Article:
by Dallas Jackson - 10/12/2005
5/2. Those are the current Vegas Line odds on the Miami Heat to win the NBA Championship. That is a pretty stiff number for a team that hasn't made the Finals in the franchise's 17-year history. What I am curious about, however, is the kind of line I can get on a Miami implosion? I think 7/1, and I'm buying.
"Dallas, you're crazy!!!" ? I can see my inbox filling now.
But seriously, just hear me out.
I recognize all of the obvious facts. Shaq is still there. Wade is a top 10, if not top five guard. The Heat had the best record in the East at 59-23 just last season. Hell, they had the second best home record in the NBA at 35-6. I know these things. Stan Van Gundy has done a fabulous job. He's 101-63 in just two seasons with the club. He had a winning record without Shaq. I agree. And Pat Riley can build a winner. He has rearranged the roster. How can this not work?
Well, I'm glad you asked.
Before I begin my argument, I have to preface it with this: The Heat will be in the playoffs. That is a given. They could even make it as the No. 1 seed, who knows? All I am saying is that I wouldn't be surprised to see them out before the Conference Finals. I don't think they will be hoisting the Larry O'Brien Trophy.
If you are planning on laying at 5/2 odds, please listen. First of all, the Heat roster is worse this year than last. And second, the East is vastly improved over last year. These are the two main reasons why I will be abstaining from those odds.
The Heat have definitely taken a step back this offseason. They will not be as good as last year. Most of the starting five remains the same: Shaq, Wade, and Udonis Haslem. It's the point guard and small forward positions that have had to face the turnover. At the point, Damon Jones and Keyon Dooling are OUT, while Jason Williams and Gary Payton are IN. What this means is that Miami got colder and older. Damon Jones was the spark plug of this offense. He provided high energy and was a clutch performer - a very nice combo. His 225 three pointers was good for second in the NBA (Kyle Korver and Quinten Richardson each had 226) and most of those treys came in crunch times for the Heat. Keyon Dooling logged sixteen minutes per game off the bench, while playing in 74 games last season. He was unsigned and is now battling Jameer Nelson for a starting job in Orlando.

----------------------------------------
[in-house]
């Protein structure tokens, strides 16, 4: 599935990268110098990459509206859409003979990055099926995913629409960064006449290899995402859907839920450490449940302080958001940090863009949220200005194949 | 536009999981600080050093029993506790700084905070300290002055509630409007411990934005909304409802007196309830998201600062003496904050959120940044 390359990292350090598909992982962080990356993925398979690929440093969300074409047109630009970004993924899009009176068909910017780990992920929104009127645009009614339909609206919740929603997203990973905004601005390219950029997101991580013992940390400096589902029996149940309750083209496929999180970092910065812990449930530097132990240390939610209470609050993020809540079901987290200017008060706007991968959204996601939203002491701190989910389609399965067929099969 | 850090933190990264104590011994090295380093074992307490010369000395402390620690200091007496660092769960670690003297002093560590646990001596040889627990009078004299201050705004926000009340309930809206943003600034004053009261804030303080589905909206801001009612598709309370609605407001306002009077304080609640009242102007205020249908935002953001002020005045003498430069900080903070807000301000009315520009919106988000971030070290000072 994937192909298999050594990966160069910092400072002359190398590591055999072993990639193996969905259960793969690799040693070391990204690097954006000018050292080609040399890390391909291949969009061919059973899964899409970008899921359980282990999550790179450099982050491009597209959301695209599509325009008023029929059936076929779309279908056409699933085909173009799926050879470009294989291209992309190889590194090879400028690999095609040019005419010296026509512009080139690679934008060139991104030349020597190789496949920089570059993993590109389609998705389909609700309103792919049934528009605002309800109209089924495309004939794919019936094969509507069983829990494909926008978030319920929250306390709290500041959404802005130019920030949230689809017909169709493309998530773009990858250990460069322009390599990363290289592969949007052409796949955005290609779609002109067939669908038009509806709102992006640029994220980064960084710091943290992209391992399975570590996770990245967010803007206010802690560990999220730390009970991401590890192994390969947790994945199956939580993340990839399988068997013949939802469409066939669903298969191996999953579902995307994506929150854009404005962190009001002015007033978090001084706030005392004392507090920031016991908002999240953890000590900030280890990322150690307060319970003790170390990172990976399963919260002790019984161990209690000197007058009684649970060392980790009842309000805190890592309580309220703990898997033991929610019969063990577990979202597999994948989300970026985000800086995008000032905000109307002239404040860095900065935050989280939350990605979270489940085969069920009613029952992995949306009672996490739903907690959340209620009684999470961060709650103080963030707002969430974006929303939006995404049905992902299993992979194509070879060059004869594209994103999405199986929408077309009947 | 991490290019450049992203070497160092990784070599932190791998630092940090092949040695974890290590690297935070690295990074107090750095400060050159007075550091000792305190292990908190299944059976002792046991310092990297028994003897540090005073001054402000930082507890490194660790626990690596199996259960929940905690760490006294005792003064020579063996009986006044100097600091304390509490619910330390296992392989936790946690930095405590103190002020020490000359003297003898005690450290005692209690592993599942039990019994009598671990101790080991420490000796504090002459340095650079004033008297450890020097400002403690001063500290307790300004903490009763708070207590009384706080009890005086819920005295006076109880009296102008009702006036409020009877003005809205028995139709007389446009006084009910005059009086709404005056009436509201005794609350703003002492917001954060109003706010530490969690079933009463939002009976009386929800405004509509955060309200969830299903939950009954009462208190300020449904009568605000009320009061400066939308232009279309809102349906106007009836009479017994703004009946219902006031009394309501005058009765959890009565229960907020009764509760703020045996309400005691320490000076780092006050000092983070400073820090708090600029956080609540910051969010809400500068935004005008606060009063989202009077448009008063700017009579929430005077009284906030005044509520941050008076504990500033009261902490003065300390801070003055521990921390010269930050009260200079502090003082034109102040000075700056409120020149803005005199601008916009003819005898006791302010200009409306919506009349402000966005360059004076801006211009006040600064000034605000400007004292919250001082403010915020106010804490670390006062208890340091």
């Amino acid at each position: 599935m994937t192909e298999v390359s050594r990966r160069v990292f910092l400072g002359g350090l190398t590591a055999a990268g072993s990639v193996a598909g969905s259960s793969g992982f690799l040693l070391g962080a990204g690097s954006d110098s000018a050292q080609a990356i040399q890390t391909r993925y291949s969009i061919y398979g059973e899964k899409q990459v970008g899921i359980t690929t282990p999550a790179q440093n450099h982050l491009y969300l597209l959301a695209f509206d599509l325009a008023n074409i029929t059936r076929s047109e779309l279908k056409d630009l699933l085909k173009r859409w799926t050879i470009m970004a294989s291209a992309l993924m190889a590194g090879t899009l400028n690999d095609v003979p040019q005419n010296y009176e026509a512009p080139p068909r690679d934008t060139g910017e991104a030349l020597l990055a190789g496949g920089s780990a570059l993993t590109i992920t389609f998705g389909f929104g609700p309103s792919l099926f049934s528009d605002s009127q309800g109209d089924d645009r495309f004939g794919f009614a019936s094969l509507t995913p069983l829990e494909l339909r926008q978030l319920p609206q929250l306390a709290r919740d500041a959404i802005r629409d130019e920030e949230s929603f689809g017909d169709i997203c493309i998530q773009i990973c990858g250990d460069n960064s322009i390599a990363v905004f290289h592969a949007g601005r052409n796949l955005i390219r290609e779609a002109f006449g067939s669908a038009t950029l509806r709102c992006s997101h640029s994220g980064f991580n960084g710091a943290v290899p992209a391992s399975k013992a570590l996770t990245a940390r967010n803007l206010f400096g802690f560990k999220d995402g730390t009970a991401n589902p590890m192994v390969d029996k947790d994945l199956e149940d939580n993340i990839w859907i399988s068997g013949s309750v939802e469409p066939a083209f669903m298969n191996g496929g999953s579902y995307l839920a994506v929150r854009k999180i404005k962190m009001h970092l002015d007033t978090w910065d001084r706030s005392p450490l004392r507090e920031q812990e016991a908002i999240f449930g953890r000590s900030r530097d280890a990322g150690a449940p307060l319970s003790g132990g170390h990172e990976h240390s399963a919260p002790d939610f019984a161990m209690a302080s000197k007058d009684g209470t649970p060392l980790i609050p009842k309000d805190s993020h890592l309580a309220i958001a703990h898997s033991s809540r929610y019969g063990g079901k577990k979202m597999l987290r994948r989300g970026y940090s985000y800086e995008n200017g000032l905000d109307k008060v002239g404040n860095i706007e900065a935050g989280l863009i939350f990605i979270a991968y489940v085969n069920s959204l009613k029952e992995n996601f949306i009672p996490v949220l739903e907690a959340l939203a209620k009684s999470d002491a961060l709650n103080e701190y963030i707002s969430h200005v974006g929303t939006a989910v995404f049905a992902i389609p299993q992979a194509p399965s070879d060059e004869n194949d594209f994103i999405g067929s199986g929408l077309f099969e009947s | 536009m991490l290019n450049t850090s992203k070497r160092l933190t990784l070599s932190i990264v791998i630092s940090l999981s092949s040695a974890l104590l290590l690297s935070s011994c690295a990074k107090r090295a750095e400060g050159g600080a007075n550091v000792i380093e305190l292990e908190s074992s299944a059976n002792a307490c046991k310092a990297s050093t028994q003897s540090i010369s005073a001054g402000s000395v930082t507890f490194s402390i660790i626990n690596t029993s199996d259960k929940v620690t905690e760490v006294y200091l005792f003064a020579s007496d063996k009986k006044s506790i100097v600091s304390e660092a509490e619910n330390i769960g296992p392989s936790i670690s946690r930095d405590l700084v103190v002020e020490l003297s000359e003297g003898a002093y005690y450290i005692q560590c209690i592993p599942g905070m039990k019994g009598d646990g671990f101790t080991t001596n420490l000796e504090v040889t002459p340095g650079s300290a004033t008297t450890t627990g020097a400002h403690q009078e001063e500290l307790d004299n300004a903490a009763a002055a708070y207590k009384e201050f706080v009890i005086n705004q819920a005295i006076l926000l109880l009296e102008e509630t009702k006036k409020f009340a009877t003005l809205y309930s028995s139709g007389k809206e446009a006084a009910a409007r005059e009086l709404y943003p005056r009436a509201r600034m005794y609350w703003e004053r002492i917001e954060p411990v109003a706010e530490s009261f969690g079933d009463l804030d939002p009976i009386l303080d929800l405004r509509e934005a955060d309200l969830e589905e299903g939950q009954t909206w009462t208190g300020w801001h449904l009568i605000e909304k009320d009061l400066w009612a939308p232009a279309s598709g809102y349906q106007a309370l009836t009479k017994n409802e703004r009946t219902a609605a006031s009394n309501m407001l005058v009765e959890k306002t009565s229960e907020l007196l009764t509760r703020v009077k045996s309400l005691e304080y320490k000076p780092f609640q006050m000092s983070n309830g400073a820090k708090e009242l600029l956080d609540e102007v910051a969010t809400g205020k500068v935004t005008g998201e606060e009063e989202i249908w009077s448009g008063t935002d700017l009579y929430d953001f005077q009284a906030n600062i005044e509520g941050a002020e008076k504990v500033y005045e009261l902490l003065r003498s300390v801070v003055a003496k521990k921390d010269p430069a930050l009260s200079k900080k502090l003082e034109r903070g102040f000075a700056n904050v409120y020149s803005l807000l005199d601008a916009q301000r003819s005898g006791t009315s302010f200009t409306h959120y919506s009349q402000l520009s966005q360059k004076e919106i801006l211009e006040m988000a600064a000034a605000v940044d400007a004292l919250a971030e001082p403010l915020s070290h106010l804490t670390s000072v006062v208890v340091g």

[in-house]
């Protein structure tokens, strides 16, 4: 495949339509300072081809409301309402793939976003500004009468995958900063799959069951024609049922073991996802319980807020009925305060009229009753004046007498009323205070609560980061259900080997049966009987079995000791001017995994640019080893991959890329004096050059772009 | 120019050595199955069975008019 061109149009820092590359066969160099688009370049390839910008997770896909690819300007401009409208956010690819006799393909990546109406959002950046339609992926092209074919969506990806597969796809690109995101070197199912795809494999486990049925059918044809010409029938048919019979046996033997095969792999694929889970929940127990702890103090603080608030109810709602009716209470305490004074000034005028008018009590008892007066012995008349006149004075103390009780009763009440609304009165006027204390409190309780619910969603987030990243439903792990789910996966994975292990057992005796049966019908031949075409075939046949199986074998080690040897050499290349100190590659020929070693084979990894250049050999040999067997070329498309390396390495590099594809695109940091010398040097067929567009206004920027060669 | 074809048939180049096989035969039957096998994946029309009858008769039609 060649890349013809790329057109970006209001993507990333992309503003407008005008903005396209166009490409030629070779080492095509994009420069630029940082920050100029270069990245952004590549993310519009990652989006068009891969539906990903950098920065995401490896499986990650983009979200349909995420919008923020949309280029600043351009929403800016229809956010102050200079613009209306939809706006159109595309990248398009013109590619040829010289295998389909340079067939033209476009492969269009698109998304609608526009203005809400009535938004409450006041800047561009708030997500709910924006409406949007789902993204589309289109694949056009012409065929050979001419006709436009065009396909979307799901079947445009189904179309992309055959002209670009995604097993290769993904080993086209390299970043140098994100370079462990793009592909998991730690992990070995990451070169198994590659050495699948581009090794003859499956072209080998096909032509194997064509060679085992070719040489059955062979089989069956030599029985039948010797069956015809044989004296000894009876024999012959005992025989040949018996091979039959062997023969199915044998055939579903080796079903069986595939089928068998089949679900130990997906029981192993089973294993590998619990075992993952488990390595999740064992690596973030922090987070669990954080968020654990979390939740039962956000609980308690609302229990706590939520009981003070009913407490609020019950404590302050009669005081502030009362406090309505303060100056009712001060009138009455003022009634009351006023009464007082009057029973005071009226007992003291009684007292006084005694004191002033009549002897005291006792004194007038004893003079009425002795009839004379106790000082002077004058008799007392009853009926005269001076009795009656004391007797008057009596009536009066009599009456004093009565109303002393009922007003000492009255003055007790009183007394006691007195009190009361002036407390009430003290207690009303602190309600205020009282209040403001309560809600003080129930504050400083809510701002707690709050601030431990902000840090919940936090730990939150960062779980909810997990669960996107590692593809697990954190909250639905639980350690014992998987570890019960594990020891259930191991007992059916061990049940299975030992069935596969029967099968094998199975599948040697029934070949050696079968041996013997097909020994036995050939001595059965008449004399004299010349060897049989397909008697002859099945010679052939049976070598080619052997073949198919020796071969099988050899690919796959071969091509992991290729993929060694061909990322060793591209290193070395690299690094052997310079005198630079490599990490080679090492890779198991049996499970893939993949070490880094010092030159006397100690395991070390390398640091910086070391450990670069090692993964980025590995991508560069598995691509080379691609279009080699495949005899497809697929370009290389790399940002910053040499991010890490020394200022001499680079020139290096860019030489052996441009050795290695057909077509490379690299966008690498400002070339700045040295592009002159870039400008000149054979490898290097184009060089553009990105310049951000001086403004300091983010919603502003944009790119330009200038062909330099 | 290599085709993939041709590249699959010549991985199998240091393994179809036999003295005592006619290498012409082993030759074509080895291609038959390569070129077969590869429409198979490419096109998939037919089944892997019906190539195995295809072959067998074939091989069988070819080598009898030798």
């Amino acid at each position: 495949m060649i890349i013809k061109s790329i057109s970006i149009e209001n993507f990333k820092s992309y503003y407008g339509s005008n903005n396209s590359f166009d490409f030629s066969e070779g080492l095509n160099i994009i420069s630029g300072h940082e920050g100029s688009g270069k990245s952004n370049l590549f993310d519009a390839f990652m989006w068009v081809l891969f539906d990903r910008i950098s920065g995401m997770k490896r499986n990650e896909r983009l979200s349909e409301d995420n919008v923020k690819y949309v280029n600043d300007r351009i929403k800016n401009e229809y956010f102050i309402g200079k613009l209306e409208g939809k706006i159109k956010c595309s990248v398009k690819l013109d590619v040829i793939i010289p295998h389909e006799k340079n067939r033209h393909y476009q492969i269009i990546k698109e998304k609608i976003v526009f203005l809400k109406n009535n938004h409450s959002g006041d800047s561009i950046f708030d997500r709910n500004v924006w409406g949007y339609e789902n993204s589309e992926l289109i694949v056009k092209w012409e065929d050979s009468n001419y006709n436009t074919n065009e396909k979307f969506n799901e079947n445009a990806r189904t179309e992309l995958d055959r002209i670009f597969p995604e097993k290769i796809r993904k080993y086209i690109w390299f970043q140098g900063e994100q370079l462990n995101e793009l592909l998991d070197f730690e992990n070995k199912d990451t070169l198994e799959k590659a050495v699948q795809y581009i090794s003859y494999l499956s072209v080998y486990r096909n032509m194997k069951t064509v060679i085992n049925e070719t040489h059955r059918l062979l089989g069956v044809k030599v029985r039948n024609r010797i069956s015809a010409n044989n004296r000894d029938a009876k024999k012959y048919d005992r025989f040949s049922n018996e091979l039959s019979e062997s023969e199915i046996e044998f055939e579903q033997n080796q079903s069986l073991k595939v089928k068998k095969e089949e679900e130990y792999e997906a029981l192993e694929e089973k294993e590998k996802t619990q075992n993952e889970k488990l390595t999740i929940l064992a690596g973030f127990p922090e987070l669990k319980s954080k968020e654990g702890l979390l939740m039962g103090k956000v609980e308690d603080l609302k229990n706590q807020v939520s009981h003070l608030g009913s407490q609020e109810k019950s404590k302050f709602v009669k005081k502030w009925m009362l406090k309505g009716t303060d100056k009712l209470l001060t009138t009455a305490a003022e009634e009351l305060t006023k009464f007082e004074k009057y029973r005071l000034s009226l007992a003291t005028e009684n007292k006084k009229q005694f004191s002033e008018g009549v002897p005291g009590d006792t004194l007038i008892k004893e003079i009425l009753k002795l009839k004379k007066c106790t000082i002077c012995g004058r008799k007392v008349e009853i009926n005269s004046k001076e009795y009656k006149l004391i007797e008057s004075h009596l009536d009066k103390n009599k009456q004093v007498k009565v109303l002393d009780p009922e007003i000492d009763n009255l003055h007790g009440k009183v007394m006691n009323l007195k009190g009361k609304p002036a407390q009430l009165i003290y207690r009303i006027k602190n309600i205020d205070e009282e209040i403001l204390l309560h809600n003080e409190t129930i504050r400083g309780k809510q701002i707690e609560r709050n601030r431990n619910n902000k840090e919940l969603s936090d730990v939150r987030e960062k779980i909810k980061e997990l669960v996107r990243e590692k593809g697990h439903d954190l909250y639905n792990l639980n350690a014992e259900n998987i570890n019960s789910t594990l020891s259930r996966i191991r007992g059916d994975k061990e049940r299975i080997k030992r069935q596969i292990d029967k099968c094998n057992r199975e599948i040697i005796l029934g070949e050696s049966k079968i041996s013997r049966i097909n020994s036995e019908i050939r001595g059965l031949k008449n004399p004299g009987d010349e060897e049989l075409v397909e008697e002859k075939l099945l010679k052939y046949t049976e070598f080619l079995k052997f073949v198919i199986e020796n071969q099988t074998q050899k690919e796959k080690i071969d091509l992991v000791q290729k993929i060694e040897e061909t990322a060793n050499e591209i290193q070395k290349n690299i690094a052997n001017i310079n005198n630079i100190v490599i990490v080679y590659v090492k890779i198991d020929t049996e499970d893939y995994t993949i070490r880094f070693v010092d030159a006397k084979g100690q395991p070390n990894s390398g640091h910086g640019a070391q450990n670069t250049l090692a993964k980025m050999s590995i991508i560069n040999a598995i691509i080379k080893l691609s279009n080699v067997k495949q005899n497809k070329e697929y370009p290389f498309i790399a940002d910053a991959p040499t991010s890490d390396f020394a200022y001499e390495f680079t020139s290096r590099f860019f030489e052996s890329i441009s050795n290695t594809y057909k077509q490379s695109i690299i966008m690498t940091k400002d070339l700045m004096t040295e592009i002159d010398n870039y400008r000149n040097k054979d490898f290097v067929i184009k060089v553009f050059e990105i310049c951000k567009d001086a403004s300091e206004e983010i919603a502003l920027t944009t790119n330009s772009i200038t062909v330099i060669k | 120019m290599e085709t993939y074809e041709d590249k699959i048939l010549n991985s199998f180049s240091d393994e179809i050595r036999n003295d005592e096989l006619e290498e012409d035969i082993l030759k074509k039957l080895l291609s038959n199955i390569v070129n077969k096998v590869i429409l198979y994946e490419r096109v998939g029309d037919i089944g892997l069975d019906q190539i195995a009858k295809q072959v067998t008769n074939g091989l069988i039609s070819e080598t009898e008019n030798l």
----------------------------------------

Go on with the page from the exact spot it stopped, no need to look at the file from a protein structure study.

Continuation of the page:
The additions of Williams and Payton, on paper, look fantastic ... until you delve a little deeper. J-Will, aka "White Chocolate", is a year older than Jones, but years behind him in discipline. Williams had 32 more turnovers than Jones last season, while playing in 11 fewer games. He is (usually) too busy playing street-ball in his attempt to be on SportsCenter than he is concerned with making the safe, open pass. And Gary Payton is over-the-hill, at best. After 16 seasons, he is no longer performing anywhere near the caliber of a nine-time All-Star. He averaged fewer than 12 points per game last year, for the first time since 1991 (his second year in the league), and his diminished skills are now a defensive liability, where as it used to be his strength. Do not be surprised if he is passed on the depth charts by the natural two-guard, Andre Emmett, and then becomes a distraction.